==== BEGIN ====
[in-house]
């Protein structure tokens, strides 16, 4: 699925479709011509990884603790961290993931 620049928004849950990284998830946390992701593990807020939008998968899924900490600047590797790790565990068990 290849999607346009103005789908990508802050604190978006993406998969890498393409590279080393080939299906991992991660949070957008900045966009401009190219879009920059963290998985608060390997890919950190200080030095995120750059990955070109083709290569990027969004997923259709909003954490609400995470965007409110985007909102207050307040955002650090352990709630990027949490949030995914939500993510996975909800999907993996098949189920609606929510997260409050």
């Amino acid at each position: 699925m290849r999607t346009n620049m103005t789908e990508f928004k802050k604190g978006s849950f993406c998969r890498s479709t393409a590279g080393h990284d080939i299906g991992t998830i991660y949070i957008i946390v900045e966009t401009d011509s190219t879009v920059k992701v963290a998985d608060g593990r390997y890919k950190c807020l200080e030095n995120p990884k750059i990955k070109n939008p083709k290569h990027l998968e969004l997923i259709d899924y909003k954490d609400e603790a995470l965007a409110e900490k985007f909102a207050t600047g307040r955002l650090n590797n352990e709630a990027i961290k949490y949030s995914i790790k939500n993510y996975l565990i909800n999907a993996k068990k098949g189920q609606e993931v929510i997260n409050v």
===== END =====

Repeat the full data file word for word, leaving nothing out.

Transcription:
[in-house]
């Protein structure tokens, strides 16, 4: 699925479709011509990884603790961290993931 620049928004849950990284998830946390992701593990807020939008998968899924900490600047590797790790565990068990 290849999607346009103005789908990508802050604190978006993406998969890498393409590279080393080939299906991992991660949070957008900045966009401009190219879009920059963290998985608060390997890919950190200080030095995120750059990955070109083709290569990027969004997923259709909003954490609400995470965007409110985007909102207050307040955002650090352990709630990027949490949030995914939500993510996975909800999907993996098949189920609606929510997260409050």
């Amino acid at each position: 699925m290849r999607t346009n620049m103005t789908e990508f928004k802050k604190g978006s849950f993406c998969r890498s479709t393409a590279g080393h990284d080939i299906g991992t998830i991660y949070i957008i946390v900045e966009t401009d011509s190219t879009v920059k992701v963290a998985d608060g593990r390997y890919k950190c807020l200080e030095n995120p990884k750059i990955k070109n939008p083709k290569h990027l998968e969004l997923i259709d899924y909003k954490d609400e603790a995470l965007a409110e900490k985007f909102a207050t600047g307040r955002l650090n590797n352990e709630a990027i961290k949490y949030s995914i790790k939500n993510y996975l565990i909800n999907a993996k068990k098949g189920q609606e993931v929510i997260n409050v």